Wyoming is likely not the first place that you think of when you think of cannabis reform. However, the times are changing, and even Wyoming is ripe for marijuana reform. Wyoming NORML has launched a campaign to legalize medical marijuana in their state. Late last week the campaign received approval from the Wyoming Secretary of State to start gathering signatures. Per The Joint Blog:
Members of the Wyoming chapter of the National Organization for the Reform of Marijuana Laws (NORML) are now allowed to begin collecting signatures on their initiative to legalize medical cannabis, with the goal of placing it on the November, 2016 general election ballot.
The group was notified Thursday by Secretary of State Ed Murray’s office that their initiative has been approved for circulation. The proposal would allow those with certain debilitating conditions to possess, cultivate, purchase and use cannabis for medical purposes. Advocates will need to collect 25,700 signatures from registered Wyoming voters by February 8th for the measure to be put to a vote of the people.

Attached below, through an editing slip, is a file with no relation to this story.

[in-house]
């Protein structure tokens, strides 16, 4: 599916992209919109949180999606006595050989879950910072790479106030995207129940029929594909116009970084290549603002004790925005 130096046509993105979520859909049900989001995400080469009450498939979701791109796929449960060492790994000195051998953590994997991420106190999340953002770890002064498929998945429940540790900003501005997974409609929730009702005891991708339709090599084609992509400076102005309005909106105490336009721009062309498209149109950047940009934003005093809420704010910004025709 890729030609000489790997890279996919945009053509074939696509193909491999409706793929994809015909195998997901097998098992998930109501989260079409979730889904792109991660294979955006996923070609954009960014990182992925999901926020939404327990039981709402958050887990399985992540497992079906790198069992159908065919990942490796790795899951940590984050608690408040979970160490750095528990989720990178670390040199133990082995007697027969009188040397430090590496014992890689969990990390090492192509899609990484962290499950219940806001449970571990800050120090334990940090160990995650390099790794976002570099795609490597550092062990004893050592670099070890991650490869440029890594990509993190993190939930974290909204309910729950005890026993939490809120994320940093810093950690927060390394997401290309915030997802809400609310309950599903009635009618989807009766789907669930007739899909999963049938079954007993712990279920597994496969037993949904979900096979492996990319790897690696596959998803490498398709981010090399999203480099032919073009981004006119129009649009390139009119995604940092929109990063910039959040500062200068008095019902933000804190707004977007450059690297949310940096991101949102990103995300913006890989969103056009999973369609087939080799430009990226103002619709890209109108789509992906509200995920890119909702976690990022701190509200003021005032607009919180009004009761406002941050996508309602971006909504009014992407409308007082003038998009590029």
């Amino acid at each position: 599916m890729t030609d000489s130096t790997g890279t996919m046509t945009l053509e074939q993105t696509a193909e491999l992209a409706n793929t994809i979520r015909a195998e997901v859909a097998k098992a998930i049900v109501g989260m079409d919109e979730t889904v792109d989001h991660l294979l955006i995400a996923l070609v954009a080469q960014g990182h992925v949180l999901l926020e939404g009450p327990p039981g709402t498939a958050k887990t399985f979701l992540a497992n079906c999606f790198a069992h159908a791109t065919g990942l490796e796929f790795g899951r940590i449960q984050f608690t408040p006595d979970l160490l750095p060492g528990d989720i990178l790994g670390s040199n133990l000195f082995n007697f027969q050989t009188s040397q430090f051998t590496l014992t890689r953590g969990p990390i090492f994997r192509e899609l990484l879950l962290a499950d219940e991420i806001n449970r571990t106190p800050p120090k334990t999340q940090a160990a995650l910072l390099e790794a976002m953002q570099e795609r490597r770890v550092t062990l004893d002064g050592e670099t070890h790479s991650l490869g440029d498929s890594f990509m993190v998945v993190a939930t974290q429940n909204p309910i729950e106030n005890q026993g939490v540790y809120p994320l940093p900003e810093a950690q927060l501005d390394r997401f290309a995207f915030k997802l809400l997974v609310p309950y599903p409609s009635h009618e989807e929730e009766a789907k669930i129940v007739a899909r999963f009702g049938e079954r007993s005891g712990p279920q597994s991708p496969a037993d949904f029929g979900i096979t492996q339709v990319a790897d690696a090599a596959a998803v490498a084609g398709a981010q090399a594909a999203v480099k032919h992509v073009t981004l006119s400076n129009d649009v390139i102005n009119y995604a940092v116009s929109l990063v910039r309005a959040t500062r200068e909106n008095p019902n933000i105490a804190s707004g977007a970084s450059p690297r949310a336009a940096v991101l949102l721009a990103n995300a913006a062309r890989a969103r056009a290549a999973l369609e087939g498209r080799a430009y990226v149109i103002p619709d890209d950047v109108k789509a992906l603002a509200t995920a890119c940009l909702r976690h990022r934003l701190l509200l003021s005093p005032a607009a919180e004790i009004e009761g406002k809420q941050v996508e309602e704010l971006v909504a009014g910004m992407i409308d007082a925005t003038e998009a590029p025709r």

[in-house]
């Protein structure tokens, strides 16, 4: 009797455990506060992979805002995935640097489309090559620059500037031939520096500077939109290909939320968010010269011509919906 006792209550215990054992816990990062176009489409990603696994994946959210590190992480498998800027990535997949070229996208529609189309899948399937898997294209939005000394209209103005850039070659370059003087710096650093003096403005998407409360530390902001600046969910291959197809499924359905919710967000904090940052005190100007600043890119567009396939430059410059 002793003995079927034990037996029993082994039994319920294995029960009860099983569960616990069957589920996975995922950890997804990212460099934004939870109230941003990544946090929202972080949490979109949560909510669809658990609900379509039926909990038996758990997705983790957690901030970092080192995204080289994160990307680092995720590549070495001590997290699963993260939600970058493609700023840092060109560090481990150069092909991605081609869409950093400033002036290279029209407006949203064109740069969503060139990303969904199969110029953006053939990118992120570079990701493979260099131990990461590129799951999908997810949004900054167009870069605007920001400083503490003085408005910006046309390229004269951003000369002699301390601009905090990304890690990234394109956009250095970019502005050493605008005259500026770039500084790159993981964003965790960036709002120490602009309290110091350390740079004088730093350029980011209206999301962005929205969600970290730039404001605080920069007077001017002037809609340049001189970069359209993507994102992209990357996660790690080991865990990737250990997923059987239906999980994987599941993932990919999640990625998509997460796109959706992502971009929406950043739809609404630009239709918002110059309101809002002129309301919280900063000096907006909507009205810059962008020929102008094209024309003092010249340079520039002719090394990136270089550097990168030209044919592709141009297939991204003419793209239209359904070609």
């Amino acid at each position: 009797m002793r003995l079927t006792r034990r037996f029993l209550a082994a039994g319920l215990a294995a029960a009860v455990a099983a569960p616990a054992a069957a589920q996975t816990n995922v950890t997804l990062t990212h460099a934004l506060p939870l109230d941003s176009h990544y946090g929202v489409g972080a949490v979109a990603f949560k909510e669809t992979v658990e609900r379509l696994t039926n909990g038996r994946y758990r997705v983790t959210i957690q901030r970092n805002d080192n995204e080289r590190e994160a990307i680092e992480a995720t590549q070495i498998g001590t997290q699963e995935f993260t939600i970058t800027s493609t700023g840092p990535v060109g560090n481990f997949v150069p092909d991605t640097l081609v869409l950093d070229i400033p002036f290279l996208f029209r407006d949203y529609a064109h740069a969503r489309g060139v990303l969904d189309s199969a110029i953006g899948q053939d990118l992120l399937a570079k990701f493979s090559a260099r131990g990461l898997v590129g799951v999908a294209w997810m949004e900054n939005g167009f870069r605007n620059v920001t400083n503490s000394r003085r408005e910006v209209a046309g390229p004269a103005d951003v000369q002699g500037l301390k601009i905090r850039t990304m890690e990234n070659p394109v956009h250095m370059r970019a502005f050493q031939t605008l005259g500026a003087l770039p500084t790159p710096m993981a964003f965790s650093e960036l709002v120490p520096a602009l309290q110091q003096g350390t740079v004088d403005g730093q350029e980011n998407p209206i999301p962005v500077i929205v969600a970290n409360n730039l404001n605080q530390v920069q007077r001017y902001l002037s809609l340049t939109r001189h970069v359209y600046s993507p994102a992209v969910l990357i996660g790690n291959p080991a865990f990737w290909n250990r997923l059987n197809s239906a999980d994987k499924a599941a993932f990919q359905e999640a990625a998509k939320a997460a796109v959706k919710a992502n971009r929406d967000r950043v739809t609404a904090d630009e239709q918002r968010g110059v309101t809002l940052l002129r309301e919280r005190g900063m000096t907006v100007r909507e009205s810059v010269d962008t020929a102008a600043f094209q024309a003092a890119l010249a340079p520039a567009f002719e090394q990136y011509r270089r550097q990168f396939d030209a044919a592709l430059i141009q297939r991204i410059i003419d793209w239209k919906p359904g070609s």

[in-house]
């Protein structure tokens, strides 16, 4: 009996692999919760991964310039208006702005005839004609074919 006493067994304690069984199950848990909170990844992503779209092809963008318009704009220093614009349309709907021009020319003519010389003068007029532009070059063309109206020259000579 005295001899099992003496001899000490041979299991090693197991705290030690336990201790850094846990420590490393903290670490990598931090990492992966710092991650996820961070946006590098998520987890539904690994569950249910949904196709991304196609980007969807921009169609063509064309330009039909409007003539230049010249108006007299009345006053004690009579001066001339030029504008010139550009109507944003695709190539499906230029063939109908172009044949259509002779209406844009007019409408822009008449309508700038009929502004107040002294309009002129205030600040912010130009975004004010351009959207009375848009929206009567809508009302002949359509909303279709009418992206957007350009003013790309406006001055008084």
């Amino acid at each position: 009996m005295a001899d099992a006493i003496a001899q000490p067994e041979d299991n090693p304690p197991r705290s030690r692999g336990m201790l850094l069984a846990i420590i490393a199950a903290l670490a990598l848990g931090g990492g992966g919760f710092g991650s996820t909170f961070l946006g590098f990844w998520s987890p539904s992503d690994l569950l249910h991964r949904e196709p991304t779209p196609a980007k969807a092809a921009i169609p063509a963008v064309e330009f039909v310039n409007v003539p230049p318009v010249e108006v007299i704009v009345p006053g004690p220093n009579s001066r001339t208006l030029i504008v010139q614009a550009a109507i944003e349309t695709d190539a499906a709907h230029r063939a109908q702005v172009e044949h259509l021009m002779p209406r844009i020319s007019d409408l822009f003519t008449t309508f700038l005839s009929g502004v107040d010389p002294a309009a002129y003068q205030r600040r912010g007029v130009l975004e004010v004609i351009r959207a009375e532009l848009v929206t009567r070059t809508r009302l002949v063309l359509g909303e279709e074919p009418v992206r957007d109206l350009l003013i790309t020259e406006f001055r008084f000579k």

The signature requirements in Wyoming are a higher hurdle to get past compared to all other states in America. Per Wyoming NORML’s campaign page:
The signature requirement in Wyoming is based on the number of votes cast in the state’s most recent general election–held every two years. However, in most I&R states, the number of signatures required is based on gubernatorial elections–almost always held every four years. As a result of Wyoming’s atypical system, the number of signatures changes significantly every two years due to the fact that voter turnout for presidential elections is generally much higher than in mid-term elections.
More specifically, initiated state statutes and veto referendums require signatures equal to 15% of the total ballots cast in the previous general election. This is the highest signature requirement of any state, even considering requirements for initiating constitutional amendments. Citizen-initiated Constitutional amendments are not allowed in Wyoming. Wyoming Constitution, Article 3, Section 52(c)
All this Wyoming campaign needs is one significant donation and they will be able to afford professional signature gatherers, and I think the initiative could easily make the ballot. Whether or not voters would pass it, I’m not sure because I haven’t seen any polling out of Wyoming in awhile. But there is obviously suffering patients in Wyoming, so any effort is well worth it. I hope this campaign gains traction and gets funding help from national funders.